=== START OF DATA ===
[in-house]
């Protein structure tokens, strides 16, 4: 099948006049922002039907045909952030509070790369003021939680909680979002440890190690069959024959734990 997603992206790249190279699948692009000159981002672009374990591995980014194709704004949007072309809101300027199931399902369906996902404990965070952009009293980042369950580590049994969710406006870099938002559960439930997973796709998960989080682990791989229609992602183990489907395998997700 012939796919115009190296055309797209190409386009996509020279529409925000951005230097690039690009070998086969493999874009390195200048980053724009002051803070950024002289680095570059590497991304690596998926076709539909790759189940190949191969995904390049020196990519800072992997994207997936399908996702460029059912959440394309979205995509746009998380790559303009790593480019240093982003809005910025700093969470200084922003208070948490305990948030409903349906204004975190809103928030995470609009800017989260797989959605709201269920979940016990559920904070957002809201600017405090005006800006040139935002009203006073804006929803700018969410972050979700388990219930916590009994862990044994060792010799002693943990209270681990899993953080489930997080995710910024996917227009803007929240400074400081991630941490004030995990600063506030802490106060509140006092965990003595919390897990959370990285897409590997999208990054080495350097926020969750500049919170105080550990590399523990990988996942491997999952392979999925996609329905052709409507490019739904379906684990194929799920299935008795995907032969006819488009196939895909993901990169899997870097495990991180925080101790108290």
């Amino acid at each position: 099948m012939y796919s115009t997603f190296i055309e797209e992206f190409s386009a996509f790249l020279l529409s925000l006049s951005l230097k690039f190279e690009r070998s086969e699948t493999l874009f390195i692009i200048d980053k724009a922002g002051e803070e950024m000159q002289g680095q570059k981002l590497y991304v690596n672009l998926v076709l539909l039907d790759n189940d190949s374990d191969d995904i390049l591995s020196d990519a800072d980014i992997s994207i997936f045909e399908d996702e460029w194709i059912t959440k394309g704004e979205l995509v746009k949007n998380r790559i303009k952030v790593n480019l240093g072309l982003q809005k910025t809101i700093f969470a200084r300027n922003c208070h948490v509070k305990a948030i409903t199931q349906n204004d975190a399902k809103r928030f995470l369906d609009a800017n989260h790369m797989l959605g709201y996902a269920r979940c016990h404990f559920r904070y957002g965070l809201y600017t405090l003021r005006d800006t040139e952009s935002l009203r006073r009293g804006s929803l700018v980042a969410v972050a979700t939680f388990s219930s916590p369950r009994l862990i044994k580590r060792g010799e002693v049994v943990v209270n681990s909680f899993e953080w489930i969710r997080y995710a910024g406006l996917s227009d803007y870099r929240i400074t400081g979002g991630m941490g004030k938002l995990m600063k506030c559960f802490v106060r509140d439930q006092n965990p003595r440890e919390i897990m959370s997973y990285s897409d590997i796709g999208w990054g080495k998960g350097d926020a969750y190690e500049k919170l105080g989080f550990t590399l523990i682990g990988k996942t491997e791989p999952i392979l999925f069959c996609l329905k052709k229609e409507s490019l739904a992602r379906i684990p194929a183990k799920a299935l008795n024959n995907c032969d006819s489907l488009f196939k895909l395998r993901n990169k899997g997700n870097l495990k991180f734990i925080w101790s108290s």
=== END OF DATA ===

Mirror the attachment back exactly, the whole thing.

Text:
[in-house]
């Protein structure tokens, strides 16, 4: 099948006049922002039907045909952030509070790369003021939680909680979002440890190690069959024959734990 997603992206790249190279699948692009000159981002672009374990591995980014194709704004949007072309809101300027199931399902369906996902404990965070952009009293980042369950580590049994969710406006870099938002559960439930997973796709998960989080682990791989229609992602183990489907395998997700 012939796919115009190296055309797209190409386009996509020279529409925000951005230097690039690009070998086969493999874009390195200048980053724009002051803070950024002289680095570059590497991304690596998926076709539909790759189940190949191969995904390049020196990519800072992997994207997936399908996702460029059912959440394309979205995509746009998380790559303009790593480019240093982003809005910025700093969470200084922003208070948490305990948030409903349906204004975190809103928030995470609009800017989260797989959605709201269920979940016990559920904070957002809201600017405090005006800006040139935002009203006073804006929803700018969410972050979700388990219930916590009994862990044994060792010799002693943990209270681990899993953080489930997080995710910024996917227009803007929240400074400081991630941490004030995990600063506030802490106060509140006092965990003595919390897990959370990285897409590997999208990054080495350097926020969750500049919170105080550990590399523990990988996942491997999952392979999925996609329905052709409507490019739904379906684990194929799920299935008795995907032969006819488009196939895909993901990169899997870097495990991180925080101790108290």
């Amino acid at each position: 099948m012939y796919s115009t997603f190296i055309e797209e992206f190409s386009a996509f790249l020279l529409s925000l006049s951005l230097k690039f190279e690009r070998s086969e699948t493999l874009f390195i692009i200048d980053k724009a922002g002051e803070e950024m000159q002289g680095q570059k981002l590497y991304v690596n672009l998926v076709l539909l039907d790759n189940d190949s374990d191969d995904i390049l591995s020196d990519a800072d980014i992997s994207i997936f045909e399908d996702e460029w194709i059912t959440k394309g704004e979205l995509v746009k949007n998380r790559i303009k952030v790593n480019l240093g072309l982003q809005k910025t809101i700093f969470a200084r300027n922003c208070h948490v509070k305990a948030i409903t199931q349906n204004d975190a399902k809103r928030f995470l369906d609009a800017n989260h790369m797989l959605g709201y996902a269920r979940c016990h404990f559920r904070y957002g965070l809201y600017t405090l003021r005006d800006t040139e952009s935002l009203r006073r009293g804006s929803l700018v980042a969410v972050a979700t939680f388990s219930s916590p369950r009994l862990i044994k580590r060792g010799e002693v049994v943990v209270n681990s909680f899993e953080w489930i969710r997080y995710a910024g406006l996917s227009d803007y870099r929240i400074t400081g979002g991630m941490g004030k938002l995990m600063k506030c559960f802490v106060r509140d439930q006092n965990p003595r440890e919390i897990m959370s997973y990285s897409d590997i796709g999208w990054g080495k998960g350097d926020a969750y190690e500049k919170l105080g989080f550990t590399l523990i682990g990988k996942t491997e791989p999952i392979l999925f069959c996609l329905k052709k229609e409507s490019l739904a992602r379906i684990p194929a183990k799920a299935l008795n024959n995907c032969d006819s489907l488009f196939k895909l395998r993901n990169k899997g997700n870097l495990k991180f734990i925080w101790s108290s």